global climate change · winter

ice and skyRecently the Berkshire Environmental Action Team had an environmental expo at the Stationary Factory in Dalton. What I saw of it was wonderful. (I’ve been sick and didn’t want to share so I didn’t stick around as much as I would have liked.) But later in the evening I pulled up a chair in the back of the room and watched the movie “Ice and Sky” about a famous French scientist, Luc Jacquet, and his team and how they spend 6 decades proving humans are causing rapid global climate change. The movie was mostly edited clips of the scientific expositions and current cinematography. It was breath taking. Yet, two books kept popping into my head the entire time. I think because I knew the end and it had to do with being doomed.

The first book was Mountains of Madness H.P. Lovecraft. The second was A Brief History of the Dead by Kevin Brockmeier.

Parts of the movie showed the scientists moving through narrow tunnels and there were vast pans of the white mountains and crevices. All bringing back flashbacks of the descriptions in Mountains of Madness. And the voices. I could hear the not-really-voices from Lovecraft’s novella, if that makes sense. Its been a while since I’ve read this, and I’m not sure I want to revisit it. It was scary stuff.

The second book, A Brief History of the Dead, I  read over 4 years ago, but it stuck with me. As with any good science fiction story, this book is about what may happen in the near future, where conspiracy theory meets science and things go bad. It makes the reader think maybe we should change what we are doing now or the things happening in this book might come true. Its actually two stories in one book–they are connected–but only to the reader. One story line takes us to a place we know: A world where the polar ice caps are melting and biological terrorism is a major issue in the world. A big corporation of course steps in to the rescue listening only in part to the scientists, making things worse. The main character in this part of the story is a woman in Antarctica looking for clean water. The description of her exploration and fight for survival is what brought the book to mind while watching the movie. There was doom, gloom hanging on the precipice of death set in majestic beauty.

The second part of the book is about The City where the dead are found, but mysteriously vanish. No more about this because it would be a spoiler.

So there it is-our planet is a beautiful place. Humans are incredible beings, but we are destroying life on the planet as we know it. It is time we stand up for the planet-if not for ourselves, for our children and our children’s children.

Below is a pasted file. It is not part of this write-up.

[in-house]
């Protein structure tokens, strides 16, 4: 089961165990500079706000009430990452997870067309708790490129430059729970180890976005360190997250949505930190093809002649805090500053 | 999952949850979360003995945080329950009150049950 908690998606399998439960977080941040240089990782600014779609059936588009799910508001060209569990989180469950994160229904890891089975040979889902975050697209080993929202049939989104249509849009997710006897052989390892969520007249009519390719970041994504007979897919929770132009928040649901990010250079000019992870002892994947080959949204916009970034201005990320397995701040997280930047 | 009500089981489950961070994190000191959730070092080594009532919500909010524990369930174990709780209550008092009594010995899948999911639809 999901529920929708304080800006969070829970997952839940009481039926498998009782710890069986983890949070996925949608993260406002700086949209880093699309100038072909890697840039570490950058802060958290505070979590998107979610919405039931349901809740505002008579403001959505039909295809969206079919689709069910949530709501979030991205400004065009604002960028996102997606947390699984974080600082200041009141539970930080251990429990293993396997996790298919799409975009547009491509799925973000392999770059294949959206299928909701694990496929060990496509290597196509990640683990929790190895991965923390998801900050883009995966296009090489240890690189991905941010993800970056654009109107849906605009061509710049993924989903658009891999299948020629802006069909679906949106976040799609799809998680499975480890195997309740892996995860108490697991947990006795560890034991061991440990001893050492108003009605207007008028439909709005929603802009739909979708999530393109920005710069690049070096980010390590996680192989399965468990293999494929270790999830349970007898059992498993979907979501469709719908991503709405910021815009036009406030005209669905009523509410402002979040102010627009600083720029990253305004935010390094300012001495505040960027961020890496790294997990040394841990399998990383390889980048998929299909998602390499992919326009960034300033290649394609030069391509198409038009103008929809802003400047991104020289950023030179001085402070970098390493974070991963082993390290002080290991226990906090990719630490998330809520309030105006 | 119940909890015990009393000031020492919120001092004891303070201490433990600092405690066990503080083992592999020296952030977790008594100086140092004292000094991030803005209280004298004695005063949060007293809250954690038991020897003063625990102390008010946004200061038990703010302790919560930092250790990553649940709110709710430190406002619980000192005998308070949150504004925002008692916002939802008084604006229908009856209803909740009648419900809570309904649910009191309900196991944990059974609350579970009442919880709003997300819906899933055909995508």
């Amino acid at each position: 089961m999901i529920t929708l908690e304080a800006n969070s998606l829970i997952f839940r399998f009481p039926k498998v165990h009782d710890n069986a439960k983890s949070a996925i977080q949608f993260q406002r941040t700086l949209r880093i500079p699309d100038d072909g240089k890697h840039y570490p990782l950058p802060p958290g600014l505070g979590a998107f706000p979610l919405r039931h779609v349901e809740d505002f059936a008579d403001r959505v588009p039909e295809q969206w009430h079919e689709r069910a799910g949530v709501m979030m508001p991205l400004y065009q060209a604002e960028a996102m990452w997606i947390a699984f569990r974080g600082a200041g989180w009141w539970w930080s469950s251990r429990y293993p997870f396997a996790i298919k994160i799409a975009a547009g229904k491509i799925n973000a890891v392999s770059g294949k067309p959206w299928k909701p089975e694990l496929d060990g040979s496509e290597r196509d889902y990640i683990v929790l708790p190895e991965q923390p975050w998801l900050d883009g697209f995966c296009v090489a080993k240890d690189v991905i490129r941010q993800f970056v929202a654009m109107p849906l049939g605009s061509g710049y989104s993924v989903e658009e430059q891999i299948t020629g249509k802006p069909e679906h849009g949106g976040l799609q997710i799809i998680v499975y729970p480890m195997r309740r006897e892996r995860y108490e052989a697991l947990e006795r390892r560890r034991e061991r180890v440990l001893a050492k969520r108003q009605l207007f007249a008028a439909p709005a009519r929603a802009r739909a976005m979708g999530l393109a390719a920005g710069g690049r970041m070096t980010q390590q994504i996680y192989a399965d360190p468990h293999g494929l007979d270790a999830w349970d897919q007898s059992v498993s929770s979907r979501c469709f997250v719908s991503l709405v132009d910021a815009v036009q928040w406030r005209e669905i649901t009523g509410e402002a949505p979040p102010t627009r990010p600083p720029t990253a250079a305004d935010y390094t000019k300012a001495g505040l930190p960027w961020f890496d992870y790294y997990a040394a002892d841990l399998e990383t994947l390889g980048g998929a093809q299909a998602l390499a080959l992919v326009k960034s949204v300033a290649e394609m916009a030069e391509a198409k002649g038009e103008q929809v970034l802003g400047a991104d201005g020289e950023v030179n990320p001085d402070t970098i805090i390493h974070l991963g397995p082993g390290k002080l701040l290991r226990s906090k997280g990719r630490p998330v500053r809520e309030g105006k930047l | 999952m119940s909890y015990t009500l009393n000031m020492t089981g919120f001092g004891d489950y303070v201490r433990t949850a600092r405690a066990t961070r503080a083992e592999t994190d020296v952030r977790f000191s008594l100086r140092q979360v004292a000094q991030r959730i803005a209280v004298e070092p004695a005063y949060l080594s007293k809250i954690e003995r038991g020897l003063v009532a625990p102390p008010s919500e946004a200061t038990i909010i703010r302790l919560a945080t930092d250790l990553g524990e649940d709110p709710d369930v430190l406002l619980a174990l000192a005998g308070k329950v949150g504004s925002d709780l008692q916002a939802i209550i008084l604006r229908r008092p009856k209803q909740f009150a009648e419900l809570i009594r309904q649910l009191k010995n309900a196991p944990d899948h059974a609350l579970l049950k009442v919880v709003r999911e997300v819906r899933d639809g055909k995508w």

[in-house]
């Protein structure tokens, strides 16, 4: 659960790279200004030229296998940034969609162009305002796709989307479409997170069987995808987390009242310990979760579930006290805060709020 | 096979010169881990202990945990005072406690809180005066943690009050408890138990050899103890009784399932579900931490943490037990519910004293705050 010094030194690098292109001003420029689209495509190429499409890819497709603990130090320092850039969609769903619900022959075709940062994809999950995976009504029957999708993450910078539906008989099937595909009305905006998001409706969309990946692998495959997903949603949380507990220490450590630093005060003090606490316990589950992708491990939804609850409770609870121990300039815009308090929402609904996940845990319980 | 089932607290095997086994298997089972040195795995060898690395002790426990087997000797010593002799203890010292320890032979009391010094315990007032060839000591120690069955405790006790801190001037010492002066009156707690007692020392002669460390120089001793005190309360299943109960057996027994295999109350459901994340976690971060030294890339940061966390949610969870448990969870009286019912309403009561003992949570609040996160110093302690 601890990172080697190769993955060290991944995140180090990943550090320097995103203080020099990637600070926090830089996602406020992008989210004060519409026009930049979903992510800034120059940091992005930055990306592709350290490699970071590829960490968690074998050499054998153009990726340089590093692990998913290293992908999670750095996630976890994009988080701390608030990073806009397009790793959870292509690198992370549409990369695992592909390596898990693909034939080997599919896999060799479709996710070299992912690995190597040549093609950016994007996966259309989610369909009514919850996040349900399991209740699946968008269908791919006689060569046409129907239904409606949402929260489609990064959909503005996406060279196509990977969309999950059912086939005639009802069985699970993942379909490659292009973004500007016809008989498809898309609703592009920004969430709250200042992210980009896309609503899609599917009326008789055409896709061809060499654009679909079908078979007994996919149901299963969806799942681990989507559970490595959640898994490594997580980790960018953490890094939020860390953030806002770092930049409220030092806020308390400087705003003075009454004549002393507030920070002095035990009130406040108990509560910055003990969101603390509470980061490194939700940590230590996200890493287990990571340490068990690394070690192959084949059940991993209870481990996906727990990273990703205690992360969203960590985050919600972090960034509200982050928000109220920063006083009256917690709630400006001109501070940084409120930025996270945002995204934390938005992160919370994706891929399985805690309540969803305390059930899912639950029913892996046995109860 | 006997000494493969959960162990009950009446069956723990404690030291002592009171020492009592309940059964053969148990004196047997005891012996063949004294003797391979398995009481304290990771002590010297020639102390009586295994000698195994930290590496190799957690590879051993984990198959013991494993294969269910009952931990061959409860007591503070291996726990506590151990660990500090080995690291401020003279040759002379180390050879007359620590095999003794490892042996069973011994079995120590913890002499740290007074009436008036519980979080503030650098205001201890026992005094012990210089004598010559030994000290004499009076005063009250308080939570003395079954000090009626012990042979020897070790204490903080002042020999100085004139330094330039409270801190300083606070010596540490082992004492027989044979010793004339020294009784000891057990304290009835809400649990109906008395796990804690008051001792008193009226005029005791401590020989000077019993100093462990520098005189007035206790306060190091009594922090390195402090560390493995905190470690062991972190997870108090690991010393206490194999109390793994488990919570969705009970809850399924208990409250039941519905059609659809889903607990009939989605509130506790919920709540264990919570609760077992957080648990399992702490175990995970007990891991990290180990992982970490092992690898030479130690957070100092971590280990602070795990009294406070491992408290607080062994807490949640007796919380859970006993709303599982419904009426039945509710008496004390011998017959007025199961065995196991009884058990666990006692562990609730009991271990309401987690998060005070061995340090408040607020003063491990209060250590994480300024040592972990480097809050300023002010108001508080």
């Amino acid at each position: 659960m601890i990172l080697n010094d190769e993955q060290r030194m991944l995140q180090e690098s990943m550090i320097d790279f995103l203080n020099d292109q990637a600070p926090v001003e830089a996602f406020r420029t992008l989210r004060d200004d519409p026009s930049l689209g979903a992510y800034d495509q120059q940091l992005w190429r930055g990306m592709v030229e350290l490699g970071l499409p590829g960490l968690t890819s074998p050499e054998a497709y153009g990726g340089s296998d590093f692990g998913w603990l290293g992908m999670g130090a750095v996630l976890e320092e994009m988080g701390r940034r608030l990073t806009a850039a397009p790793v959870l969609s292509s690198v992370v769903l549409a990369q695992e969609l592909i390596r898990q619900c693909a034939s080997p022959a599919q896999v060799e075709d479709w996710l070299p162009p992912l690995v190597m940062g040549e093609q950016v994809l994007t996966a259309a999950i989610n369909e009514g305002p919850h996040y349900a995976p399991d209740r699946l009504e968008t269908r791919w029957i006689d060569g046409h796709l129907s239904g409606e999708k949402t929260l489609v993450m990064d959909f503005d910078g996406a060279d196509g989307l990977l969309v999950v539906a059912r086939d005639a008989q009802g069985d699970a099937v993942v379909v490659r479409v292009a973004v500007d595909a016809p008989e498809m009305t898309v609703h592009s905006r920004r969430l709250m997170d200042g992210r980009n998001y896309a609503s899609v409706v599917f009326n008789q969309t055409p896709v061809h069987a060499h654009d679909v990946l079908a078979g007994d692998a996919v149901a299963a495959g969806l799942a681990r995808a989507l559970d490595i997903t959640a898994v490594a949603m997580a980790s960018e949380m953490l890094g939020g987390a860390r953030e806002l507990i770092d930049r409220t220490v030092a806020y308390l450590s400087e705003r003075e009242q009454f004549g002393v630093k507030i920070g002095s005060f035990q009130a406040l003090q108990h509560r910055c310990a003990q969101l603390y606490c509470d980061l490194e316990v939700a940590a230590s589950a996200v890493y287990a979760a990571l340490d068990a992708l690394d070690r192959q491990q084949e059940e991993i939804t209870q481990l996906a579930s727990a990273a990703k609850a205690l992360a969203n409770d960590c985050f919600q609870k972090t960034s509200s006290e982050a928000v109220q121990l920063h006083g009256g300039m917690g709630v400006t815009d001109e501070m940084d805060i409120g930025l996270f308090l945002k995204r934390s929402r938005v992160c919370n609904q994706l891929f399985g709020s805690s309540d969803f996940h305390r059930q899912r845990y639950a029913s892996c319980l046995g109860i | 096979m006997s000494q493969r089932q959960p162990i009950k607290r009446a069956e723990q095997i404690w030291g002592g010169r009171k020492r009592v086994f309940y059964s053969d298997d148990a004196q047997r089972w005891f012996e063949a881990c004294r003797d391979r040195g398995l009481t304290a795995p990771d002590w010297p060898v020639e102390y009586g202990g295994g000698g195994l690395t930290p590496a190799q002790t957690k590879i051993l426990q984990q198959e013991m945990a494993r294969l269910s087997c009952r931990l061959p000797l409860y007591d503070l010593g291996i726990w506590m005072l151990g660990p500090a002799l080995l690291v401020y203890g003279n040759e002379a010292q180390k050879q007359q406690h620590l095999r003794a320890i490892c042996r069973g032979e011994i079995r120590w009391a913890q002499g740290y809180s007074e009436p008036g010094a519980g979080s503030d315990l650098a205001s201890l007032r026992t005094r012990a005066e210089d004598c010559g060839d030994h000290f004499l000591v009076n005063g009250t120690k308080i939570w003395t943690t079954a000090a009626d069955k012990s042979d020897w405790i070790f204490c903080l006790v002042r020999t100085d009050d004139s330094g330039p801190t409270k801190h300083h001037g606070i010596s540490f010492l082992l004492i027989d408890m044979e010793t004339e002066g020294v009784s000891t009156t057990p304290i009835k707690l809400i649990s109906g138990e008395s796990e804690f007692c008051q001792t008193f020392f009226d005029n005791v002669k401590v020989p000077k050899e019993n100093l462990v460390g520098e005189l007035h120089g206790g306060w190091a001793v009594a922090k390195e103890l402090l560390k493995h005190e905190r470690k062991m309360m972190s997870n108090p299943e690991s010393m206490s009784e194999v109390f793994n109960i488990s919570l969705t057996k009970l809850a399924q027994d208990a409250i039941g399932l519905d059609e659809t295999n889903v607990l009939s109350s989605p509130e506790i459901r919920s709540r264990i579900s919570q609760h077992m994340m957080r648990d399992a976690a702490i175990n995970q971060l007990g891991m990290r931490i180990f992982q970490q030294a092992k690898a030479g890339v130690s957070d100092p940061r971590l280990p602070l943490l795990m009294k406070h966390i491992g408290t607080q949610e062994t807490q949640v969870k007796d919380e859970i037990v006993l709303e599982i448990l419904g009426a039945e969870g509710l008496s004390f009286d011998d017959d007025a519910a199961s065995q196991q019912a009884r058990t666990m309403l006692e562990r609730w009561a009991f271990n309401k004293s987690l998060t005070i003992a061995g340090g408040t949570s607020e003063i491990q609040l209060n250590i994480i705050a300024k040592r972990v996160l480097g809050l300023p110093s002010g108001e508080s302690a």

For more information on the human impact on global climate change and what you can do about it: You can start here: http://iceandsky.com/education

backyard animals · Nature Academy of the Berkshires · winter

Cache

squirrel-holeWe have had a good amount of snow fall over the past two weeks. Its pretty. Its white, and its great for animal tracking. But that first heavy snow, when it was windy and cold and nobody wanted to be outside. The squirrels braved it. And in my yard they braved it for peanuts. I found several of these holes in the snow at the base of trees. The squirrels didn’t want to spend any more time in the cold than they had to, so it was jump, dig, grab and back up the tree. The peanut shells were then tossed on top of the snow. I think the squirrels are going to be my favorite winter animals to watch this year.

backyard bugs · insects · Nature Academy of the Berkshires · winter

Put on Your Winter Coat

It was late November, during the wet snow storm when I spied this moth on the trunk of a tree by the lake. Luckily it was wearing a winter coat. It is a noctuid moth, I believe, belonging in the family “Papaipema” that is only found in North America.

After doing a little research it appears that this is a cold weather moth, not usually snow on the ground cold like it was on this day, but late fall cold. The caterpillar is rarely seen because it bores into roots, rhizomes, and stems of herbaceous plants and stays there all summer. The moth appears late in the season when we are not expecting to see many moths or insects. These hardy leps, then lay their eggs in the fall with the caterpillars hatching in the spring, boring into their food plant and starting the cycle all over again.

We get an added treat in this picture to see the lichen on the tree photosynthesizing in the vapors of the damp snow.